In winter, outward energies are directed inward to help bring in a sense of conservation and rest. To stay in rhythm with nature's cycles, we pay attention to seasonal living or Ritucharya. Ritu meaning season and Charya meaning regimen. Attuning our energies and consuming foods that are "in season" and creating meals that feel good in our bodies can bring in a sense of balance. 

Ayurveda practices can gently guide us towards harmony within nature. 

Winter can be associated with cold and flu season as we spend more time indoors, sometimes with larger groups of people. Stress plays a role too, work and responsibility can feel overwhelming leading to a mental/physical imbalance. The sense of go, go, go continues despite the weather being colder adding in freezing rain, ice and snow. There is always something to do but prioritizing the act of slowing down, spending more time at home, and preparing meals instead of going out to eat can provide a sense of peace and stress relief to body and mind. Eating foods that boost your immunity during this season is a win. The immune system plays a crucial role in fighting off disease and infection. With 70-80% of our immune cells present in the gastrointestinal system, there is a big connection between our microbiome, our epithelial intestinal layers of absorption, excretion, and immunity. 


In addition to root vegetables, squash are a wonderful addition to add to winter nutrition. My favorite is kabocha squash also known as Japanese pumpkin, which has a sweetness and delicious texture that complements any dish. Butternut, honey nut and acorn squash are easy to roast and can be filled with quinoa, nuts, and dried fruits.


Roasting vegetables can enhance and intensify natural flavors, adding in a sweetness as the sugars caramelize in the high temperatures. Unlike boiling vegetables, roasting maintains the nutrition content present in each vegetable. Potato leek soup is one of my favorite soups, this year I roasted all the ingredients and blended them with an immersion blender. It was so delicious, I may not go back to boiled potato leek soup again. The combination of roasted yellow potato, leek, fennel, and garlic was perfection. 



Roasted garlic has to be the magical ingredient to any savory soup, sauce, or side dish. The mellow, nutty, richness makes everything taste better. Spreadable, creamy roasted garlic on fresh sourdough bread is heavenly. Garlic is so good for you, promoting heart health by lowering blood pressure and cholesterol. Allicin is the medicinal compound present in garlic and may boost immune function. 


Here are some simple health tips for winter to help keep you balanced throughout the season.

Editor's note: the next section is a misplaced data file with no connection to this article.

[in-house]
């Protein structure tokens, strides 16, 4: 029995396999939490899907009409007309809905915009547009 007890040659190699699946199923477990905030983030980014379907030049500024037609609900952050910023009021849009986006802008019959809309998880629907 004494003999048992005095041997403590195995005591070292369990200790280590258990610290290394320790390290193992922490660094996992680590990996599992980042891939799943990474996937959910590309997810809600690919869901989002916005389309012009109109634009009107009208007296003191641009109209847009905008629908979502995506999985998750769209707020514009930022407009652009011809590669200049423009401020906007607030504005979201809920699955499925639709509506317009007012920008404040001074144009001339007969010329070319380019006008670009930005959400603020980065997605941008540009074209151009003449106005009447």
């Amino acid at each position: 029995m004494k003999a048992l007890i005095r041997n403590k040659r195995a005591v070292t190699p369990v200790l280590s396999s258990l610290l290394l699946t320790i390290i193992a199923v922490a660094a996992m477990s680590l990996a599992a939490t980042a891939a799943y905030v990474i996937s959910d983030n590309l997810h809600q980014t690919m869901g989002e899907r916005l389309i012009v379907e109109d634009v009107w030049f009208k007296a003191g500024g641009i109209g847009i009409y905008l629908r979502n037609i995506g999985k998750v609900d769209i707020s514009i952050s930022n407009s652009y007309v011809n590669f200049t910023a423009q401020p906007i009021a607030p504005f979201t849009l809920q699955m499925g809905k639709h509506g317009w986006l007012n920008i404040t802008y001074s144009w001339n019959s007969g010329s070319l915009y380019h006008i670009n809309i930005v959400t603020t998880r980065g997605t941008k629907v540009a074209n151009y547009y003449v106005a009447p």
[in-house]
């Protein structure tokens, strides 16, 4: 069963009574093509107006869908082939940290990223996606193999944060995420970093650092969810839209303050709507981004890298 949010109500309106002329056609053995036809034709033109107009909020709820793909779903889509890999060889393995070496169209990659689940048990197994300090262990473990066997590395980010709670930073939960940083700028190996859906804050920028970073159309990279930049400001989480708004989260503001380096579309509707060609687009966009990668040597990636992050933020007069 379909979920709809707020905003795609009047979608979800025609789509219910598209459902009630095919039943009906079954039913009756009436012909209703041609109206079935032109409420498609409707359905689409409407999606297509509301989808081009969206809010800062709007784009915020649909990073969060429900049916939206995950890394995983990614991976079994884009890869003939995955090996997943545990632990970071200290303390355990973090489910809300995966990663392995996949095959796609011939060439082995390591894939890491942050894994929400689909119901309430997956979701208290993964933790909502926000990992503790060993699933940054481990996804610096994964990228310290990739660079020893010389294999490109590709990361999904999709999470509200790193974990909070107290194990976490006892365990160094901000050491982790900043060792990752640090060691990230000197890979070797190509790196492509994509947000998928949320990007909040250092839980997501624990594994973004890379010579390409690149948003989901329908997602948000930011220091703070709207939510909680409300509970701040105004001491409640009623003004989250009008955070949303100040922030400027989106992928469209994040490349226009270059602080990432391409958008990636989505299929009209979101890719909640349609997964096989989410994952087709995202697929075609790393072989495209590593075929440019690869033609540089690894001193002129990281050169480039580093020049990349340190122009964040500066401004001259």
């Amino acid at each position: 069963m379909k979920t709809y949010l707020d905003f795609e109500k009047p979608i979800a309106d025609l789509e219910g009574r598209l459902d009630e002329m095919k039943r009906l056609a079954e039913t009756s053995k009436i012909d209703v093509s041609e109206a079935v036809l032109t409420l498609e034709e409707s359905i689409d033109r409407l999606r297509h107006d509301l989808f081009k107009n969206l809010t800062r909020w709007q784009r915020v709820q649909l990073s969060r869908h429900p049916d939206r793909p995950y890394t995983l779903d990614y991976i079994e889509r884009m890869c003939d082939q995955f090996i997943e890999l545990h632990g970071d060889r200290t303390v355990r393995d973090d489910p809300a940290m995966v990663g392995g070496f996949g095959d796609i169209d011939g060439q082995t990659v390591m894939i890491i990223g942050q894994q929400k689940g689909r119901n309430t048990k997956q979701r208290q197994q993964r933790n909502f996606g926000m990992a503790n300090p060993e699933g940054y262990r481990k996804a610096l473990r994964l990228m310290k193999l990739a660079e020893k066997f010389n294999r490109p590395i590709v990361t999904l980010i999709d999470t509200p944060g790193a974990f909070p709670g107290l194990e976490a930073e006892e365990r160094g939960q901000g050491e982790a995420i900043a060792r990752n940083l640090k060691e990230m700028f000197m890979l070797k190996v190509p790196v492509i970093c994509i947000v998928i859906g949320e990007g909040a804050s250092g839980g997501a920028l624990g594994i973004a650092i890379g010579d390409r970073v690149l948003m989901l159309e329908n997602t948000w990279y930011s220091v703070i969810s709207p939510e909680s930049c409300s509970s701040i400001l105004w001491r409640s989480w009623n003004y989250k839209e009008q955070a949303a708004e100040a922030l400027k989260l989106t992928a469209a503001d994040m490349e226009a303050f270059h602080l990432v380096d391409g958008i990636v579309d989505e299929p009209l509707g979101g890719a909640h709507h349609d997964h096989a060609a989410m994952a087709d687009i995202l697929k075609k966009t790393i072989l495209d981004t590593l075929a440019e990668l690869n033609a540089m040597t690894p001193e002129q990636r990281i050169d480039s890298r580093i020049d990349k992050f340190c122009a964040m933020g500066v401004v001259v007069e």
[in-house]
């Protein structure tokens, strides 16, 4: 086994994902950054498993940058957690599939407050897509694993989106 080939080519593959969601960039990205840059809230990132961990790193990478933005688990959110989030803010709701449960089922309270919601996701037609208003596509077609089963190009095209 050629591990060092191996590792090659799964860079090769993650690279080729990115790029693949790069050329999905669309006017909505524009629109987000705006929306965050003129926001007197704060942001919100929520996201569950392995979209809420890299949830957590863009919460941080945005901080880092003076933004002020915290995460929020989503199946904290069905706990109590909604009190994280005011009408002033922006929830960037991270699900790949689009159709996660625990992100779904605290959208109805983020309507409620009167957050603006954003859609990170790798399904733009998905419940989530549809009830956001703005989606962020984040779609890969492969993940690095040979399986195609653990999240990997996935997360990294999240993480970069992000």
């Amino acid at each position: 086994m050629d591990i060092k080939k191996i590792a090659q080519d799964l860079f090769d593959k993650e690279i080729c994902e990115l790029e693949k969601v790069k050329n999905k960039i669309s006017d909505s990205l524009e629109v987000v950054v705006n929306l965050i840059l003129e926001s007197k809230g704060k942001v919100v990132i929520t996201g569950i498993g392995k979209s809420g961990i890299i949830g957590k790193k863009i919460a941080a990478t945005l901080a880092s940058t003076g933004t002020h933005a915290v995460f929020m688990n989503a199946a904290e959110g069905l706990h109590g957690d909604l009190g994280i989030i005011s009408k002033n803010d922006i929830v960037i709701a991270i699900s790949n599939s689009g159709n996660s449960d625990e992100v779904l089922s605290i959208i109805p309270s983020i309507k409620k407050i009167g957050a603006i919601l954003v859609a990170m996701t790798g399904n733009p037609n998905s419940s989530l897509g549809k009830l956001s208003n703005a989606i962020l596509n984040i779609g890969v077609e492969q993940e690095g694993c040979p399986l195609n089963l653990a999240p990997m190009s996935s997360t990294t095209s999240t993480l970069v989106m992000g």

Rest: Sleep hygiene is essential, with long nights and shorter days our circadian rhythms crave rest. Try a cup of herbal tea in the evening to help you wind down. Chamomile, lavender, peppermint and valerian are soothing herbs to encourage relaxation, add in passionflower if you have worried thoughts. 

Reduce Stress: Limit screen time, read a book, listen to music or a guided meditation. Try the beautiful practice of abhyanga, an Ayurvedic warm oil self massage that reduces muscle stiffness, lowers blood pressure, promotes lymphatic drainage, improves circulation and skin health. Allow the oil to seep into your skin for 10-20 minutes before enjoying a warm shower or bath. 

Exercise: No matter what season we are in, moving your body is the best healthy routine we can do. Our bodies need stimulation, get outside, get on a treadmill and start walking to get your heart pumping. Try a group exercise class or yoga to keep your body and mind healthy. There are many benefits to walking in winter and a great way to connect with nature if you choose the woods and trails off the beaten path. 

Nutrition: In general, winter is a time to drink warm, hot beverages and eat cooked foods. Raw vegetables and fruits take longer to digest decreasing absorption of nutrients. The body also expends extra energy to break down these foods. Warm water with a squeeze of lemon, orange or lime can brighten your palate and get your metabolism moving. 

Herbs: In addition to root vegetables, there are many winter herbs that help support health and immunity. Thyme, oregano, sage, winter savory, and sorrel are still growing in my garden despite the snow and cold temperatures. These herbs taste and smell amazing, they make great additions to any roasted vegetables and blend well into many recipes. 

Thursday, December 21, 2023

Winter offerings: Yoga + Meditation for you 💫


Winter is here and it is a season filled with light, warmth, rest and growth. 

Like the new moon times of the year, winter can be a special time of going within and caring for ourselves.